It’s an article of faith in my profession that America has a chronic shortage of scientific and engineering professionals, so there’s a constant imperative to recruit more students into the STEM disciplines. Turns out this is a wee bit exaggerated:
The Georgetown study estimates that nearly two-thirds of the STEM job openings in the United States, or about 180 000 jobs per year, will require bachelor’s degrees. Now, if you apply the Commerce Department’s definition of STEM to the NSF’s annual count of science and engineering bachelor’s degrees, that means about 252 000 STEM graduates emerged in 2009. So even if all the STEM openings were entry-level positions and even if only new STEM bachelor’s holders could compete for them, that still leaves 70 000 graduates unable to get a job in their chosen field.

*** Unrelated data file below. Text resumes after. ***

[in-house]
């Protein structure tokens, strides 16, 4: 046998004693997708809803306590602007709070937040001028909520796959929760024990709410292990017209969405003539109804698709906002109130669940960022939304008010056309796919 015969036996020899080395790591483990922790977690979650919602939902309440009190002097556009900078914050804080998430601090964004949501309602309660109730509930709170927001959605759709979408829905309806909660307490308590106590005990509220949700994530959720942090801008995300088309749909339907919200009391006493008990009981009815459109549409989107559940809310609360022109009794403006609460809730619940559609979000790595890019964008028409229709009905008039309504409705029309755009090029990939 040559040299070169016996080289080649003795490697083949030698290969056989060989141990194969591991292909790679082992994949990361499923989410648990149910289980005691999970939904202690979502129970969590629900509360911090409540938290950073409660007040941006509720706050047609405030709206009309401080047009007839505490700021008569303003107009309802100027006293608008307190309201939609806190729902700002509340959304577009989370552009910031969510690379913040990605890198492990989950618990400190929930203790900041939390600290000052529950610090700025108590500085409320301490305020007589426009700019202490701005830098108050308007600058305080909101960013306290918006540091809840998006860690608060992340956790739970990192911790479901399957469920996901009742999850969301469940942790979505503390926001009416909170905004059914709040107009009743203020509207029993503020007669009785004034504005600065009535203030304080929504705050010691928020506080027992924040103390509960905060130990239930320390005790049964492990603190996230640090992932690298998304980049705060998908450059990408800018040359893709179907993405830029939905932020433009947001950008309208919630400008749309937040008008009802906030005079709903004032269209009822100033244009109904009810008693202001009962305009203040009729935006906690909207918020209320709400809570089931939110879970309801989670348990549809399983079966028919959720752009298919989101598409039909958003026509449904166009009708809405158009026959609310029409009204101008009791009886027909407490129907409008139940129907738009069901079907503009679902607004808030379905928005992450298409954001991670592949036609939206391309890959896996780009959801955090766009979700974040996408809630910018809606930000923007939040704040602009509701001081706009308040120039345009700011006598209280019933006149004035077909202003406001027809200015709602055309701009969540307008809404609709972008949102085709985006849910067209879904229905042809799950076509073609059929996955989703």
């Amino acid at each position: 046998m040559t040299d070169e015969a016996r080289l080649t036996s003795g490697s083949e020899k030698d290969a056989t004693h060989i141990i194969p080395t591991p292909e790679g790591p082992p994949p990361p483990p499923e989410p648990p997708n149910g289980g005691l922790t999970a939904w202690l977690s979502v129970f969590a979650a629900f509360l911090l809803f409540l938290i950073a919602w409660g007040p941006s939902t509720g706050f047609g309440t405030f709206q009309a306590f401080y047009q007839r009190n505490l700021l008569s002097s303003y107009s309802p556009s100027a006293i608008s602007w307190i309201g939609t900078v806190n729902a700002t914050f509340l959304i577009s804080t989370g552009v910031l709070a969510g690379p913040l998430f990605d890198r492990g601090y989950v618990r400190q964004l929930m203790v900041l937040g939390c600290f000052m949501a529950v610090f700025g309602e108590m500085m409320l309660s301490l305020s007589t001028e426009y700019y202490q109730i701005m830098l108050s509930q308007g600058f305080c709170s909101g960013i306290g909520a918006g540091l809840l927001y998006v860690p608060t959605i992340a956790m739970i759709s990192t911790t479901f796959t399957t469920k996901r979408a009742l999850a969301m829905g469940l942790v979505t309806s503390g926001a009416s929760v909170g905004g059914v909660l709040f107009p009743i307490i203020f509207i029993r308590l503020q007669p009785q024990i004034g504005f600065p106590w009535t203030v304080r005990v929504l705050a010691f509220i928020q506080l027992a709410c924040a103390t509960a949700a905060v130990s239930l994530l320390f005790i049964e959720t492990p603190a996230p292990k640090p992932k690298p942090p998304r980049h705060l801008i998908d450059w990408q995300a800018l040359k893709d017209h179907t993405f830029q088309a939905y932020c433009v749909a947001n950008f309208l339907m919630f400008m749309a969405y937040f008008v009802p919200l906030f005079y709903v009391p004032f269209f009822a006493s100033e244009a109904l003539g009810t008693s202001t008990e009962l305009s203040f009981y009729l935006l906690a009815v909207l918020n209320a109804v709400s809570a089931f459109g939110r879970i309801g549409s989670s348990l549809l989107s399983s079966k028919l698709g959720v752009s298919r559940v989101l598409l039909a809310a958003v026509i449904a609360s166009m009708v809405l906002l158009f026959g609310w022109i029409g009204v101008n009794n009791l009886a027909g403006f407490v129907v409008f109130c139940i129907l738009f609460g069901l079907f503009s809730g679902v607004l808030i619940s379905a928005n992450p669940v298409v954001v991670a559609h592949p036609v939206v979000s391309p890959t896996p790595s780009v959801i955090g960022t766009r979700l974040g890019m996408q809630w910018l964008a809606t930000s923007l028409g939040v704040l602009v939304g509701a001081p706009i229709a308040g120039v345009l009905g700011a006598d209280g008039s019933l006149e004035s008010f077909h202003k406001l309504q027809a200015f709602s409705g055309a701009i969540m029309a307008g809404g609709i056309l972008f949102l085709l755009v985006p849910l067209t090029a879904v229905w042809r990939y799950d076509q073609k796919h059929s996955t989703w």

There are STEM boosters who think that a little remediation, a few hours of mentoring, and a whole lot of rah-rah will turn this guy into a robotics engineer.